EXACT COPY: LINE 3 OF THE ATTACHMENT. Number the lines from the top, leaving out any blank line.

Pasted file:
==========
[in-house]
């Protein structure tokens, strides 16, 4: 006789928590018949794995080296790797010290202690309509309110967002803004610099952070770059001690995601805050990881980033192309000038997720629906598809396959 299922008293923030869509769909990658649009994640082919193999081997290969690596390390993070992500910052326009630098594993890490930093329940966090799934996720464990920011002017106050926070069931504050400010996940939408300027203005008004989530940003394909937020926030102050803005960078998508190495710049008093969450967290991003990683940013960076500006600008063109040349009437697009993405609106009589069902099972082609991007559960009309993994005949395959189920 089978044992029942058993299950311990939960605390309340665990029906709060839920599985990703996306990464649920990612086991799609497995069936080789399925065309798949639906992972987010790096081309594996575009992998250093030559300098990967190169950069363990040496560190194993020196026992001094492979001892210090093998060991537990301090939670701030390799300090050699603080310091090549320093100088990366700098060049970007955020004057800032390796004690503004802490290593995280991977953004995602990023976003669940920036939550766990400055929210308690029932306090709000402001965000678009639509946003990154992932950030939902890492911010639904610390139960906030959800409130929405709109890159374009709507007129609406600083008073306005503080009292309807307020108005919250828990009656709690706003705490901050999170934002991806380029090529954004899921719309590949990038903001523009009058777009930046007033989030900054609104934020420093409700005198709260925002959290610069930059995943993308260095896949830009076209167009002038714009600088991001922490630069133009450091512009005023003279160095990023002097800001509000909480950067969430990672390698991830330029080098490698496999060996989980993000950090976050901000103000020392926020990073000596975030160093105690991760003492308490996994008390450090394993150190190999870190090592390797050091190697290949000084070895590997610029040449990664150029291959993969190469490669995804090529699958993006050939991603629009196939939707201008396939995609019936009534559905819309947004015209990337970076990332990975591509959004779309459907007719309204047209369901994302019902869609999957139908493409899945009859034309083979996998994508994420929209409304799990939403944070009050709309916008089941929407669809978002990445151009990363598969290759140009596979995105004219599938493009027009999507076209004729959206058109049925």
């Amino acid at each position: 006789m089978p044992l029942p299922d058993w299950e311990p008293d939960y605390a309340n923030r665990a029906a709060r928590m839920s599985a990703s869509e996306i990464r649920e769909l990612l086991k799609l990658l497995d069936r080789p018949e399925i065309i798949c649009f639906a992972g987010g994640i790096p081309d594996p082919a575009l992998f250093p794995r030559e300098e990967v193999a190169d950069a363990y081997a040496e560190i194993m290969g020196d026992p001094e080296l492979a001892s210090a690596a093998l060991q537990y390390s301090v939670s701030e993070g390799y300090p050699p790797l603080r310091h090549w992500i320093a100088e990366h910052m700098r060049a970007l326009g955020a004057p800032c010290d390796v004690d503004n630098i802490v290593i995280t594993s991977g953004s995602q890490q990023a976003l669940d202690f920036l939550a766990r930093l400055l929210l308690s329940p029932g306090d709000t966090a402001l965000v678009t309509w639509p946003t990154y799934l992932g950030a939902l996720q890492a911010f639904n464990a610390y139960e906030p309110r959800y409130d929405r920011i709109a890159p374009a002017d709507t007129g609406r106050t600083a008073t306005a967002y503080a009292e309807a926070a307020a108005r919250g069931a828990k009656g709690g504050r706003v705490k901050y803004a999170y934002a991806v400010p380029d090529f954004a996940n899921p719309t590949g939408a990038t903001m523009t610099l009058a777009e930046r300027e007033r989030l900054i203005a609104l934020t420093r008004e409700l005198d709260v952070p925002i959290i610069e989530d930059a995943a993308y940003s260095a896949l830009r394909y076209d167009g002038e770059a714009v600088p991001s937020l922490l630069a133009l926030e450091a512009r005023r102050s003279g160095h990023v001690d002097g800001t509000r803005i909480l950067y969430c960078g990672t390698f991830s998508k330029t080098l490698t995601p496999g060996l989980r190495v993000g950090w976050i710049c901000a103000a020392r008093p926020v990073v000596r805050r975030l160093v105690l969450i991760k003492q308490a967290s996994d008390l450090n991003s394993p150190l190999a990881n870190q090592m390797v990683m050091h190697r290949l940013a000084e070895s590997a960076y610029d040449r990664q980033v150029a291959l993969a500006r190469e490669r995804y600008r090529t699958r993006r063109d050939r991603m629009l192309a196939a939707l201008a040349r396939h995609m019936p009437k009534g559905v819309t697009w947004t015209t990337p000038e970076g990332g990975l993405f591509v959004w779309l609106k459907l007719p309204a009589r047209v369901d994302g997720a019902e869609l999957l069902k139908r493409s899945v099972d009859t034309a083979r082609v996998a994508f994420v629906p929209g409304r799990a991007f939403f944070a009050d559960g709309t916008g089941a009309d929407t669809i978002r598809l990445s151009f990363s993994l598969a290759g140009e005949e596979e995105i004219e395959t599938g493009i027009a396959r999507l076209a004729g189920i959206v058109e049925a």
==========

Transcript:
């Amino acid at each position: 006789m089978p044992l029942p299922d058993w299950e311990p008293d939960y605390a309340n923030r665990a029906a709060r928590m839920s599985a990703s869509e996306i990464r649920e769909l990612l086991k799609l990658l497995d069936r080789p018949e399925i065309i798949c649009f639906a992972g987010g994640i790096p081309d594996p082919a575009l992998f250093p794995r030559e300098e990967v193999a190169d950069a363990y081997a040496e560190i194993m290969g020196d026992p001094e080296l492979a001892s210090a690596a093998l060991q537990y390390s301090v939670s701030e993070g390799y300090p050699p790797l603080r310091h090549w992500i320093a100088e990366h910052m700098r060049a970007l326009g955020a004057p800032c010290d390796v004690d503004n630098i802490v290593i995280t594993s991977g953004s995602q890490q990023a976003l669940d202690f920036l939550a766990r930093l400055l929210l308690s329940p029932g306090d709000t966090a402001l965000v678009t309509w639509p946003t990154y799934l992932g950030a939902l996720q890492a911010f639904n464990a610390y139960e906030p309110r959800y409130d929405r920011i709109a890159p374009a002017d709507t007129g609406r106050t600083a008073t306005a967002y503080a009292e309807a926070a307020a108005r919250g069931a828990k009656g709690g504050r706003v705490k901050y803004a999170y934002a991806v400010p380029d090529f954004a996940n899921p719309t590949g939408a990038t903001m523009t610099l009058a777009e930046r300027e007033r989030l900054i203005a609104l934020t420093r008004e409700l005198d709260v952070p925002i959290i610069e989530d930059a995943a993308y940003s260095a896949l830009r394909y076209d167009g002038e770059a714009v600088p991001s937020l922490l630069a133009l926030e450091a512009r005023r102050s003279g160095h990023v001690d002097g800001t509000r803005i909480l950067y969430c960078g990672t390698f991830s998508k330029t080098l490698t995601p496999g060996l989980r190495v993000g950090w976050i710049c901000a103000a020392r008093p926020v990073v000596r805050r975030l160093v105690l969450i991760k003492q308490a967290s996994d008390l450090n991003s394993p150190l190999a990881n870190q090592m390797v990683m050091h190697r290949l940013a000084e070895s590997a960076y610029d040449r990664q980033v150029a291959l993969a500006r190469e490669r995804y600008r090529t699958r993006r063109d050939r991603m629009l192309a196939a939707l201008a040349r396939h995609m019936p009437k009534g559905v819309t697009w947004t015209t990337p000038e970076g990332g990975l993405f591509v959004w779309l609106k459907l007719p309204a009589r047209v369901d994302g997720a019902e869609l999957l069902k139908r493409s899945v099972d009859t034309a083979r082609v996998a994508f994420v629906p929209g409304r799990a991007f939403f944070a009050d559960g709309t916008g089941a009309d929407t669809i978002r598809l990445s151009f990363s993994l598969a290759g140009e005949e596979e995105i004219e395959t599938g493009i027009a396959r999507l076209a004729g189920i959206v058109e049925a």